I was also able to find a fine Regimental group photograph ( previously posted ) which may include Lt. Col. John Boyd Wilson ? Perhaps yourself or some other member can confirm this.
Regards,
Leo

Lt. Col. John Boyd Wilson's Memorial Window and Gallipoli grave marker.

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#197 Lancashire Fusilier

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Posted 05 March 2012 - 04:12 AM

Does this Regimental group photograph include Lt. Col. John Boyd Wilson ?

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#198 Lancashire Fusilier

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Posted 05 March 2012 - 04:52 AM

Lt Archibald Trotter Coldstream Guards at Barton Hartshorn
[/quote]

Alastair,
As you know, Lt. Archibald Trotter's fine Memorial Window, and Lt. Col. John Boyd Wilson's Memorial were both the work ( compare the images of St. George ) of the well known and highly regarded stained glass artist Louis Davis, 1860-1941. Louis Davis was also a Watercolourist, and book-illustrator.
Lt. Archibald Trotter, Coldsteam Guards, was killed in action in 1914. He was the son of Colonel Trotter, owner of Barton Hartshorn manor which a Sir Robert Lorimer (1864-1929), Scottish architect and garden designer, had earlier been engaged to restore. Sir Robert Lorimer and Louis Davis had previously worked on several joint projects in Scotland, particularly the Thistle Chapel at St Giles’ cathedral in Edinburgh. It is therefore likely that Louis Davis obtained the commission for Lt. Archibald Trotter's Memorial Window through Sir Robert Lorimer's association with Colonel Trotter.

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#199 Alastair Cuthbert

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Posted 05 March 2012 - 08:07 AM

Certainly 7th Scottish Rifles but probably an earlier photograph as the OIC is older than Lt Col Wilson and he does not feature. Only a small number of these officers were there at Gallipoli so not surewen and where this was taken - thanks



Alastair,
Dunblane Cathedral, Perthshire - window depicts St. George and Hope.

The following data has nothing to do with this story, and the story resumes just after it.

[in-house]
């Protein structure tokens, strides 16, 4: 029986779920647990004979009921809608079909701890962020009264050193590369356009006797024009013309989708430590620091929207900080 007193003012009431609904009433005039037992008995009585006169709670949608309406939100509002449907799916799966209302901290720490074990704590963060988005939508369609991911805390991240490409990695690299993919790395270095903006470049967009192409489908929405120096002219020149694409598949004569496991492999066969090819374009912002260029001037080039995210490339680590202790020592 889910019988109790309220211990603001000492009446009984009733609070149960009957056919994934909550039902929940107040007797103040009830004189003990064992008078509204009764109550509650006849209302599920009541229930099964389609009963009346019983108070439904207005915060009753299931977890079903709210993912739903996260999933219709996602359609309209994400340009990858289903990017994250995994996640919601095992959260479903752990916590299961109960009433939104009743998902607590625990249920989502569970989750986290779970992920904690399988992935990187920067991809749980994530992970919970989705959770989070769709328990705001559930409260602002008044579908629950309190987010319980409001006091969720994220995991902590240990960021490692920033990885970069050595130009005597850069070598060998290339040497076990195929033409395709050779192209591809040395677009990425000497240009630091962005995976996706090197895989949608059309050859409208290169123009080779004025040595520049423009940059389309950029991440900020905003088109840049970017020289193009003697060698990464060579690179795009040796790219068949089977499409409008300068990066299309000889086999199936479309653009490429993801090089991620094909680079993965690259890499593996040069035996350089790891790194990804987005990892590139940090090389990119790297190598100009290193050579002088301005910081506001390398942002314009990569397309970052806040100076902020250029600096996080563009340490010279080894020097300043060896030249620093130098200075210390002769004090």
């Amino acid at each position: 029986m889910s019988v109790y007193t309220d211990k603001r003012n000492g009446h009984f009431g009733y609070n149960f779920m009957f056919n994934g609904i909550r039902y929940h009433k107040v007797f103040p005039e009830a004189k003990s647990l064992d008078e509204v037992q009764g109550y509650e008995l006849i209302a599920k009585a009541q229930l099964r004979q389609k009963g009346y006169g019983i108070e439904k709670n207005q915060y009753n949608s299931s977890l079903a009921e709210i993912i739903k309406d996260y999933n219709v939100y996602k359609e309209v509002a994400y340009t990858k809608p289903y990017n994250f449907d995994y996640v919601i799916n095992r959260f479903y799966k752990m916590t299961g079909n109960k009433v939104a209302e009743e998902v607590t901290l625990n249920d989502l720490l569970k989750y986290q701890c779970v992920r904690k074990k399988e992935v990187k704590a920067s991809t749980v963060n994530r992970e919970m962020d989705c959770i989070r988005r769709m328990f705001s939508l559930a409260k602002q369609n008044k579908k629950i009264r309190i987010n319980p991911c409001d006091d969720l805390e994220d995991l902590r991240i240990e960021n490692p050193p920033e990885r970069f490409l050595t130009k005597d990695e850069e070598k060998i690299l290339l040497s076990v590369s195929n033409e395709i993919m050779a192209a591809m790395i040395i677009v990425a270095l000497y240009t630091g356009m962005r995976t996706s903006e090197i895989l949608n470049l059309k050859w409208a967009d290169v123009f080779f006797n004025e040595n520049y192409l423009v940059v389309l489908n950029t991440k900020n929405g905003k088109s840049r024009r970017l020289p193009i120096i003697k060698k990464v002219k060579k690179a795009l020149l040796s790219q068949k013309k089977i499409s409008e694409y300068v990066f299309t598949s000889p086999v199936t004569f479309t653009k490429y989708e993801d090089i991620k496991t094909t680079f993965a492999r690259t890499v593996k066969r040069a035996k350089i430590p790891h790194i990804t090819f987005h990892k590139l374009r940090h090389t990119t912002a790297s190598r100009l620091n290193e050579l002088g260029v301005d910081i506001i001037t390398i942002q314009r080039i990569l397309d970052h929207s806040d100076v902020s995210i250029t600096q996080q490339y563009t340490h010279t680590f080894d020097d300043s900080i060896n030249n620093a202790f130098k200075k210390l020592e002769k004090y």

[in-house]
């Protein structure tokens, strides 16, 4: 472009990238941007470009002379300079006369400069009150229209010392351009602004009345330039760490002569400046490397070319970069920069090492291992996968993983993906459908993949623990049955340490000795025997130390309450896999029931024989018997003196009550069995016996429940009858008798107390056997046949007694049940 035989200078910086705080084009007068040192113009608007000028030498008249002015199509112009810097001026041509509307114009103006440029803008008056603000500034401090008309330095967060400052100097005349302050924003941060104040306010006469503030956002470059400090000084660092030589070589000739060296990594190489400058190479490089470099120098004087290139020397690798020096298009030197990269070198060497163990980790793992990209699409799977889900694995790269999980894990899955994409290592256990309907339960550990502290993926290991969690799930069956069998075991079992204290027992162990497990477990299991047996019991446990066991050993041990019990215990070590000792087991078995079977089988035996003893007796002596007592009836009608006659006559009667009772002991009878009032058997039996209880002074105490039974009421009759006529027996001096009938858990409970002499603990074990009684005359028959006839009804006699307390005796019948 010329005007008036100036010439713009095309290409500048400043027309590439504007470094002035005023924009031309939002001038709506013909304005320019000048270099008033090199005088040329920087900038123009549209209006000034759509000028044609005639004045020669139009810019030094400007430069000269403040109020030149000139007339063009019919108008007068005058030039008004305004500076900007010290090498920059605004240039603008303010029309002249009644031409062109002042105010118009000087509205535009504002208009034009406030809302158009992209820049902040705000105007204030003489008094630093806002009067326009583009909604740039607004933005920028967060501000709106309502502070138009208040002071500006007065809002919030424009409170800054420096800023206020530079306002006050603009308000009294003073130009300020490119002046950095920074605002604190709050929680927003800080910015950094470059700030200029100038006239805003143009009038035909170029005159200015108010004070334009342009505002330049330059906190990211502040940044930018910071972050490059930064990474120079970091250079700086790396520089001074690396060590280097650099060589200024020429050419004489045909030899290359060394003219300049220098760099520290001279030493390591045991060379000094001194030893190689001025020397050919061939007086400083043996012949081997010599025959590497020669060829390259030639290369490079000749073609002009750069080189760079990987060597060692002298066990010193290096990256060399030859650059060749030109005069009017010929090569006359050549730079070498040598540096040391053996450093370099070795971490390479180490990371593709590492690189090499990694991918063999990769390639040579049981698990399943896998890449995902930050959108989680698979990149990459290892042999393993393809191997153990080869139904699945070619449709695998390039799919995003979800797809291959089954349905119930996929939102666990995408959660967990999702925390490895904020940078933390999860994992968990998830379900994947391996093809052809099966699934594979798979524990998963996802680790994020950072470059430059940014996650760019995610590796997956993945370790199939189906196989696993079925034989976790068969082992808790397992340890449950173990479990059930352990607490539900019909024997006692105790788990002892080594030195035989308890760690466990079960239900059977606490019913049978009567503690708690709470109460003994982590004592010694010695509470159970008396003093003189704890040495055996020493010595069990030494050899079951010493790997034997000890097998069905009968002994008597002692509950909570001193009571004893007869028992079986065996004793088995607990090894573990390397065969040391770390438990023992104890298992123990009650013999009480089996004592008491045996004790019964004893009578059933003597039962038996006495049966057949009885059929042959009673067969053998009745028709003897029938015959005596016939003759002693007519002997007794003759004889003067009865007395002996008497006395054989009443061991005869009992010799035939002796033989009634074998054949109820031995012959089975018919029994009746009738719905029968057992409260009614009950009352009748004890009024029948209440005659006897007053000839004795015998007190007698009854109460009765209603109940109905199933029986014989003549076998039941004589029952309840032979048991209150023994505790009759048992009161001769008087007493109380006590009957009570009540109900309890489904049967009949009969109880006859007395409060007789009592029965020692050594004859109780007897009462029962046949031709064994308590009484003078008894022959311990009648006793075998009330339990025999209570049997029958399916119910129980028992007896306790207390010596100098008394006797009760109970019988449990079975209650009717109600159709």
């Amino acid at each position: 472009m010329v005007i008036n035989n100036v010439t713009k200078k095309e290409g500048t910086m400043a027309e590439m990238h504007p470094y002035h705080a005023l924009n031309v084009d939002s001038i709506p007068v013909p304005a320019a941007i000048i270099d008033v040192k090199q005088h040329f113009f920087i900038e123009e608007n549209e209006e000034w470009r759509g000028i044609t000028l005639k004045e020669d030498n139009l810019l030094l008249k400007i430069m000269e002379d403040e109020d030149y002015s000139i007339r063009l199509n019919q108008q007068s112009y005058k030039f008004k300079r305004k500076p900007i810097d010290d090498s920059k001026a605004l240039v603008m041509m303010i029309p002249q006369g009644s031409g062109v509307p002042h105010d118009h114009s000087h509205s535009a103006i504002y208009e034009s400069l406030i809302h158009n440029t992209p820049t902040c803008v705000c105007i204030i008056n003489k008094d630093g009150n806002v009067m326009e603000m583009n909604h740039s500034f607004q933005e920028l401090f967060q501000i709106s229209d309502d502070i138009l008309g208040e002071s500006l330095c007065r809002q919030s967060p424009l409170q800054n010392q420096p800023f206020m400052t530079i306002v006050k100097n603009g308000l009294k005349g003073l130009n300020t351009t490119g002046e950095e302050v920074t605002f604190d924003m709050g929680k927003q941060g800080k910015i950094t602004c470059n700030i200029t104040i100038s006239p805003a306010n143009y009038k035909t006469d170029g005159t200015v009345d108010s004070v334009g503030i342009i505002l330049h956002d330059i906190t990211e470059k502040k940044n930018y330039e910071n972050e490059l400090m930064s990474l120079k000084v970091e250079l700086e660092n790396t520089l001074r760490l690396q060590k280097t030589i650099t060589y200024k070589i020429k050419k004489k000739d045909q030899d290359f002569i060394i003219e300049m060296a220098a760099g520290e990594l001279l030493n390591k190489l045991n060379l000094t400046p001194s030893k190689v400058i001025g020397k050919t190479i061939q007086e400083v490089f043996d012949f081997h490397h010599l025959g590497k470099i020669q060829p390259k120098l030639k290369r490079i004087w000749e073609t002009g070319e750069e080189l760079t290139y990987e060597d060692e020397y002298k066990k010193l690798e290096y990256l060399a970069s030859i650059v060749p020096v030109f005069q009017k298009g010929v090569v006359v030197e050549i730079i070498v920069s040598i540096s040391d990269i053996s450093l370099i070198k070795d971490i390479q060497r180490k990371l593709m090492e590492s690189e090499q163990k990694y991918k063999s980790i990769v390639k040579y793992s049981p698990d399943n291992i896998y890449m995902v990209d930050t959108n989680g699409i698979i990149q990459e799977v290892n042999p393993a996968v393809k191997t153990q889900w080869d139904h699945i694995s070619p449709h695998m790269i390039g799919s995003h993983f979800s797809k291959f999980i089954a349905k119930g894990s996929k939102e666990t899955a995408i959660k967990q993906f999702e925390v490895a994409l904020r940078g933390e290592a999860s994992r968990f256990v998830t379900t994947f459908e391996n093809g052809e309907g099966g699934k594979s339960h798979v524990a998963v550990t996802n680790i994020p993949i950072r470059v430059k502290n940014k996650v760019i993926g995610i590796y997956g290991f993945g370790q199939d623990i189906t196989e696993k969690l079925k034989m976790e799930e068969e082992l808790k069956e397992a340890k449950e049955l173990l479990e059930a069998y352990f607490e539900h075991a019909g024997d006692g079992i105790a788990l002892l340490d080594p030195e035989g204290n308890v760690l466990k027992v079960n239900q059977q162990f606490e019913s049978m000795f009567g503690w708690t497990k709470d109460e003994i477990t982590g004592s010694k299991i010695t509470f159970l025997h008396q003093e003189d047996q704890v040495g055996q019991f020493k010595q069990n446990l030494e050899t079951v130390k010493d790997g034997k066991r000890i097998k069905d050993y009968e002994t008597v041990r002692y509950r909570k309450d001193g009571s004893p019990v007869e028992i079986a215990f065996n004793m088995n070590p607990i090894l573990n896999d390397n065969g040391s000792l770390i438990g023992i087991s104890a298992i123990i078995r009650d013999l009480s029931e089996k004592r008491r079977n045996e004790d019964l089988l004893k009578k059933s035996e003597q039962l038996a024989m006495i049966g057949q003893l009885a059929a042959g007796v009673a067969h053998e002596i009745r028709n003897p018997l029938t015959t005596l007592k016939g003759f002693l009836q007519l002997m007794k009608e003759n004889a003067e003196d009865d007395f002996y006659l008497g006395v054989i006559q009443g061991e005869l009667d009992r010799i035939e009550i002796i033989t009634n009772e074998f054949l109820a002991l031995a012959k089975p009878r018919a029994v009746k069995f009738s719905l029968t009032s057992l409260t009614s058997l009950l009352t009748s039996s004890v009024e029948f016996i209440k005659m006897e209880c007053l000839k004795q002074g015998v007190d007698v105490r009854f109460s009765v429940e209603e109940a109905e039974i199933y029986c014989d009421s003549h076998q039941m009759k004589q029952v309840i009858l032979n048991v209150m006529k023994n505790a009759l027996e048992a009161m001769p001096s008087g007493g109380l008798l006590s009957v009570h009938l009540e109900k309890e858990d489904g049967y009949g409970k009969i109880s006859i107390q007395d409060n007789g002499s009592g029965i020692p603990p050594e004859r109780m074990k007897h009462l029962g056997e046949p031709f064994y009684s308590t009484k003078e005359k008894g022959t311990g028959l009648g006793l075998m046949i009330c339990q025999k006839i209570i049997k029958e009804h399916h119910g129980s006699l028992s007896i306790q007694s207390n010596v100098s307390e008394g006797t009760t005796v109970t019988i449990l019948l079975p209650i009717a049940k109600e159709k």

This is another excellent window, to an obviously brave man. I have not seen too many reports of a high ranking officer, a Lt. Col., killed whilst actually leading the charge, as Lt. Col. John Boyd Wilson did at Gallipoli.
I was able to find an extract ( previously posted ) from the diary of the 1/7th Cameronian for the 28th June 1915, detailing his death.
" Attack. Battn. in Bde Reserve. Battalion provided fatigue parties nearly all night of 27th-28th (See Appendix I & II) bringing up ammunition to forward S.A.A. “Dumps”. Parties were also detailed to bring up scaling ladders & planks of timber from GULLY RAVINE to the forward trenches. One of these parties under CAPT. R. JOHNSTONE was caught in the Ravine by enemy shrapnel shell-fire & suffered 3 casualties (wounded). At 11am however, the Battalion was in its allotted position. Soon after 11am the Batt. was sent forward to reinforce the assaulting party & their local reserves who had failed to capture the whole of their objective. 3 Platoons of “A” Coy & 2 Platoons of “D” Coy charged, gaining their objective in the Turks front line, part of H12a, “A” Coy with scarcely a casualty though “D” Coy suffered heavily from rifle, machine gun & shrapnel fire. Later, “B” Coy charged to take H12, but were caught by a battery of Turkish machine guns situated in their support lines behind H12 & only 50 men survived. LIEUT. COLONEL J.B. WILSON was killed while leading “B” Coy in the charge. Posted as missing, but his body was recovered some months later & buried behind our lines. "
I was also able to find a fine Regimental group photograph ( previously posted ) which may include Lt. Col. John Boyd Wilson ? Perhaps yourself or some other member can confirm this.
Regards,
Leo

Lt. Col. John Boyd Wilson's Memorial Window and Gallipoli grave marker.



#200 Alastair Cuthbert

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Posted 05 March 2012 - 12:08 PM

Looking at the above, the artist Louis Davis was responsible for many stained glass windows around the UK after the Great War and used the themes of Faith, Hope and Charity as well as St George to commemorate soldiers who had died, examples being at Dunblane Cathedral where Lt Col John Boyd Wilson of the Scottish Rifles is commemorated and at Barton Hartshorn where Lt Archibald Trotter of the Coldstream Guards seemingly have identical windows. Davis obtained glass from Whitefriars Glass of London, formerly James Powell & Sons and was clearly very active. Does anyone have any ideas where further information might be found in relation to the commissioning of this work, or any knowledge of other examples of his stained glass windows used as war memorials in the UK or abroad?